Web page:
Slow and Steady Wins the Race Says Lundin CEO ConibearGerrit De Vynck
Lundin Mining Corp., the best performer among Canadian base-metal companies, is betting that a cast-off from the world’s second-biggest miner will help double output.
Lundin agreed to buy the Eagle nickel and copper mine from Rio Tinto Group for $315 million in June and plans to bring it into production by the end of next year, Chief Executive Officer Paul Conibear said. Eagle is the company’s first new mine after emerging from two aborted takeovers in 2011. Conibear said he wants to boost companywide annual output to about 500,000 metric tons within five years.
“We’re back to basics to re-grow our company,” he said Sept. 13 in a telephone interview. “We’re looking at trying to increase our cash flow through producing facilities.”
Lundin plans to expand while mining companies including Rio and BHP Billiton Ltd., the world’s largest, sell assets and reduce spending amid lower prices. Copper has slumped 11 percent this year, nickel dropped 19 percent and zinc is down 11 percent on the London Metal Exchange after growth slowed in China, the world’s largest consumer of metals.
Lundin has declined 6.6 percent this year, the smallest drop among four Canadian base-metals producers bigger than $1 billion, which have fallen an average of 15 percent amid copper’s decline. The Swedish billionaire Lundin family is the largest holder of the company’s stock, and Lukas Lundin, the family’s investment manager, is chairman.
The company is one of the few miners able to afford new assets, said Ian Parkinson, a Toronto-based analyst at GMP Securities LP. “I don’t know how many willing buyers are left to be totally honest,” he said. Now Lundin needs to show investors it can build and start up Eagle successfully, he said.
“Eagle is an imminent cash-flowing project, it’s in its final stages of construction,” Parkinson said by phone last week. “They need to execute and get that cash flow moving.”
That means selling ore. Lundin recently started talking to buyers, Conibear said. “There’s at least four nickel parties that are keenly interested and probably half a dozen on the copper side, so we’re expecting a reasonable amount of competition,” he said.
Analysts have 17 buy, one sell and six hold recommendations on Lundin’s shares, according to data compiled by Bloomberg. Lundin has the potential to rise 15 percent in 12 months, according to the average price target of 20 estimates compiled by Bloomberg. The shares rose 2.8 percent to C$4.78 at 4:20 p.m. in Toronto today.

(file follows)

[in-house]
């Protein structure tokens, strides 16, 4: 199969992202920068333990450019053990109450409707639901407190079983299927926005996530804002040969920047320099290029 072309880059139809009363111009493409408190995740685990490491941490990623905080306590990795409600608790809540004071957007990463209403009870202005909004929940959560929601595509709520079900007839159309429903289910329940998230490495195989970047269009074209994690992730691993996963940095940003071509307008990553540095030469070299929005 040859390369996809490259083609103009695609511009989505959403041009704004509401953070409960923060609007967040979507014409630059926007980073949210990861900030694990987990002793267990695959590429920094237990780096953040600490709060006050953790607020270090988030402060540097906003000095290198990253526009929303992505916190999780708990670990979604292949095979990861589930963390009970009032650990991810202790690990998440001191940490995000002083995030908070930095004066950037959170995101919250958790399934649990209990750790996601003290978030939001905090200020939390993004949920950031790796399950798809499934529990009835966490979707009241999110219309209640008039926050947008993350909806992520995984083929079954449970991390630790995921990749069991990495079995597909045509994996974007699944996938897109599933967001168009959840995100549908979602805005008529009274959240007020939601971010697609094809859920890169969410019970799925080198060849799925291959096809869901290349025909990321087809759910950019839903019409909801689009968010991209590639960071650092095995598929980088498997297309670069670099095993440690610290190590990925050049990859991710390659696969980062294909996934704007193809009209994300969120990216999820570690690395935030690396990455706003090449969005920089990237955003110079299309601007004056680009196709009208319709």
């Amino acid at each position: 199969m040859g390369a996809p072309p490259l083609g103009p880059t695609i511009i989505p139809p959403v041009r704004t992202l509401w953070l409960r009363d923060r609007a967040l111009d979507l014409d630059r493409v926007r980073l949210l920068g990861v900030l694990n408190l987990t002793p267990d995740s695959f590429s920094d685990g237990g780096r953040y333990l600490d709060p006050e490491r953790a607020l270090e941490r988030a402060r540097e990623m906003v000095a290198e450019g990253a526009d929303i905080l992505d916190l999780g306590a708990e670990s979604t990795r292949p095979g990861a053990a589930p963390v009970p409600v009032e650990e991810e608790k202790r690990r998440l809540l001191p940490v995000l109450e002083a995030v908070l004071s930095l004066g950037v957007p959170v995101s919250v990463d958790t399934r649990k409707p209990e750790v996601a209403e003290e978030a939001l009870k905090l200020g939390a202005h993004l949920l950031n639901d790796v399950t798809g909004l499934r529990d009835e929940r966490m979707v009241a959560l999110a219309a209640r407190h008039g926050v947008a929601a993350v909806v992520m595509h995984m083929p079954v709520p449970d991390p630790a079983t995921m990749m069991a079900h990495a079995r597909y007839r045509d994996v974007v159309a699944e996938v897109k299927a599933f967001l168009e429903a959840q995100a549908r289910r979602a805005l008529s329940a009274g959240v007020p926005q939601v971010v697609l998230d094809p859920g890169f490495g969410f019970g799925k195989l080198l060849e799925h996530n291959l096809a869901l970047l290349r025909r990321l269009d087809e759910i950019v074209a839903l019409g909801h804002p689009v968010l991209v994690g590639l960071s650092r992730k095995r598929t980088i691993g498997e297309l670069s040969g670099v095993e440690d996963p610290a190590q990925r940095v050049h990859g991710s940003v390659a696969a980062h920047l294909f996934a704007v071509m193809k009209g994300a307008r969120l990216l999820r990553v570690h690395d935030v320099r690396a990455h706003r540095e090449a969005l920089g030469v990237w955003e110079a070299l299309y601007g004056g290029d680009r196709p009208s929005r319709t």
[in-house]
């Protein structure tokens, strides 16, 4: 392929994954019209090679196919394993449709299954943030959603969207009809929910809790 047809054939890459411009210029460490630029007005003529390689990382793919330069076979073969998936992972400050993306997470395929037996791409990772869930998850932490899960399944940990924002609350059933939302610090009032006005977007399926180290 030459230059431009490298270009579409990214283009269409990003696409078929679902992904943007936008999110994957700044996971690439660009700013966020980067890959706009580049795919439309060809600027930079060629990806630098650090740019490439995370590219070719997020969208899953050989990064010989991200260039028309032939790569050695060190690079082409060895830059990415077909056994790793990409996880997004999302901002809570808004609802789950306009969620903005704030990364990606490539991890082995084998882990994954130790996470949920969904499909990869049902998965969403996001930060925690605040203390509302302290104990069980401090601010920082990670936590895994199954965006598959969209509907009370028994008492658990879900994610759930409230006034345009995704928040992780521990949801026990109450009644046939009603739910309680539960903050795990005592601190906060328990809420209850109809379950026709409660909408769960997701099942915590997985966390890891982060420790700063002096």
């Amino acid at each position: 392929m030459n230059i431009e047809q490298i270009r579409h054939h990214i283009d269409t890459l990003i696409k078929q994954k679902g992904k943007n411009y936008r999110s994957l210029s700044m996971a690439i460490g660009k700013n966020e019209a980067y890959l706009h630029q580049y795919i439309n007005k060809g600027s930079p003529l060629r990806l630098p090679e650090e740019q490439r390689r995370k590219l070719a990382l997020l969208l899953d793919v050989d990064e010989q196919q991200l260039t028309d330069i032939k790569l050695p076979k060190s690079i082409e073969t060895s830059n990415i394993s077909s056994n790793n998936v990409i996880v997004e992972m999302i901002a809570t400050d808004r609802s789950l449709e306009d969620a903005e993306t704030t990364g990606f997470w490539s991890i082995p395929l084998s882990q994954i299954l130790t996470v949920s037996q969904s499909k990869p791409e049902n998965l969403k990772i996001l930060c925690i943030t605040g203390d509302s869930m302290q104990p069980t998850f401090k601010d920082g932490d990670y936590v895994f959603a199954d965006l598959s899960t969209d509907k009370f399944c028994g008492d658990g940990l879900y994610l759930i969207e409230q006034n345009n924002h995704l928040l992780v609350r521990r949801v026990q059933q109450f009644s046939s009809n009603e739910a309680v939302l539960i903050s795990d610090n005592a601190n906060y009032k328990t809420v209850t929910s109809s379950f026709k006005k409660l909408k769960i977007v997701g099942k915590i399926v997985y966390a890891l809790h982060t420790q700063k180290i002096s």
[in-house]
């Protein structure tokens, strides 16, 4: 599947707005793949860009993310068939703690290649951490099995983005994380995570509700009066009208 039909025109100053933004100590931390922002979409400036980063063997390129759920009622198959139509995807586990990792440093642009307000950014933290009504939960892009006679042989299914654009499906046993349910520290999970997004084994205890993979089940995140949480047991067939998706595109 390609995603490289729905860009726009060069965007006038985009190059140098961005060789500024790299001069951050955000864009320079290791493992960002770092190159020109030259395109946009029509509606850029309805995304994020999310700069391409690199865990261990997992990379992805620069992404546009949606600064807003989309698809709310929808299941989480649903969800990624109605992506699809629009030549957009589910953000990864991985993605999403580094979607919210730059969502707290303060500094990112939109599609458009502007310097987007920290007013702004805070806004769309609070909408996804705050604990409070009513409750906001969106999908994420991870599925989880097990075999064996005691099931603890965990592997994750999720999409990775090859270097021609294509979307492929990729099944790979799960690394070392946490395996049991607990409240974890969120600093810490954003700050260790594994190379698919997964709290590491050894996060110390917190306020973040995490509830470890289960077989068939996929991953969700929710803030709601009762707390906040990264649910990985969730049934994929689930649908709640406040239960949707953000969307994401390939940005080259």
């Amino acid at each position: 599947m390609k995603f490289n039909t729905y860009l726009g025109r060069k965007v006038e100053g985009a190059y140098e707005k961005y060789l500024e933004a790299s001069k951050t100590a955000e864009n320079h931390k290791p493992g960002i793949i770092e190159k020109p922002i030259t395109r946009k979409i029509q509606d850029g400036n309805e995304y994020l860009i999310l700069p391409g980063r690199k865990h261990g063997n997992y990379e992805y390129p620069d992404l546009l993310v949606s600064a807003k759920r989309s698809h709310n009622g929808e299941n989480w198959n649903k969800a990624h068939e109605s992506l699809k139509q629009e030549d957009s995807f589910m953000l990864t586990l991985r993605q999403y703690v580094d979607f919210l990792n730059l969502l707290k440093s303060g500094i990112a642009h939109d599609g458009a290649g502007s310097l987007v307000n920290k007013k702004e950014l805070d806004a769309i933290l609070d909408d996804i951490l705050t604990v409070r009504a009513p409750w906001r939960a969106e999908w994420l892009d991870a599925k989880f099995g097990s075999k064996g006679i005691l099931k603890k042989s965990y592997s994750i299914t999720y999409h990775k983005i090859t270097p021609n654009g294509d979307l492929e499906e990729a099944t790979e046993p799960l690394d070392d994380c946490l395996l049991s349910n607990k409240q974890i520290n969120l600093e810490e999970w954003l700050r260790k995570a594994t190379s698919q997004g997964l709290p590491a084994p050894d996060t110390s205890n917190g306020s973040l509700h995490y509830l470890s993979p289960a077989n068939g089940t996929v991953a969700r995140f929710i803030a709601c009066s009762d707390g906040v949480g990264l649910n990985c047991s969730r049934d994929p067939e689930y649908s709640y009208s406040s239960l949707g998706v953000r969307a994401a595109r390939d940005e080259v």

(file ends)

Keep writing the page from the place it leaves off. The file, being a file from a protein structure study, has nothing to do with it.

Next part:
Lundin, which also has assets in Europe and Africa, expects production at Eagle to begin late next year. The mine in northern Michigan may produce about 23,000 tons of nickel and 20,000 tons of copper annually in its first three years, according to Lundin, boosting the company’s total metals production by as much as 16 percent from its 2013 forecast and 35 percent more than last year. Lundin also produces lead and zinc.
The company is hosting a tour of Eagle next week, when analysts will be looking to see the potential for discoveries at Eagle, said Kerry Smith, a Toronto-based analyst at Haywood Securities Inc.
“I’ll be curious to see what the geologists think is different from what Rio Tinto did,” Kerry said in a telephone interview.
Rio discovered the Eagle deposit in 2002, decided to proceed with building a mine in 2010 and was about halfway through construction at the time of the sale, Lundin said June 12 when announcing the acquisition.
“The sale of Eagle demonstrates our renewed focus and discipline in the way we allocate capital,” Rio Chief Financial Officer Chris Lynch said in a statement on the same day. “We are making good progress on a number of other potential divestments as part of our goal to achieve substantial proceeds from divesting non-core assets.”
The mine is a better fit for Lundin than it was for a large company such as Rio, Conibear said.
“They were there because the geology of the area’s quite interesting and they were looking for another Voisey’s Bay I suppose,” he said, referring to the eastern Canadian nickel deposit now owned by Rio de Janeiro-based Vale SA.
“Ultimately they didn’t find that scale,” Conibear said. “It’s a mine that’s ideal for our size as a company.”
Illtud Harri, a London-based spokesman for Rio, declined to comment on Eagle mine.
Lundin will invest $400 million to finish construction by next year, including $150 million for a mill and $50 million for road work, Conibear said.
To help pay for the acquisition and the final year of construction at Eagle, Lundin is extending the maturity of a $350 million revolving credit facility and has secured a new $250 million term loan, the company said in a Sept. 16 statement. Lundin said it had about $135 million of cash on hand.
Conibear said Lundin also expects $130 million to $150 million in income this year from its 24 percent stake in Tenke Fungurume, a mine operated by Freeport-McMoRan Copper & Gold Inc. in the Democratic Republic of Congo.
While investing in the Congo involves a high level of political risk, Tenke is “one of the best copper mines in the world,” Smith said in a Sept. 11 note.
The Congo accounted for 57 percent of Lundin’s net income in the second quarter, according to data compiled by Bloomberg.
Conibear is keeping his options open on future acquisitions. When the company starts shopping again, Lundin is open to buying metal explorers, ready-to-build mines or getting involved in joint ventures, he said.
“It’d be pretty much the same as the criteria we set a couple years ago, which is staying in simple base metals, with copper preferred,” Conibear said.
“We’re not looking to get more assets in a post-conflict kind of country,” he said. “We want stable operations and getting things that are ready to build.”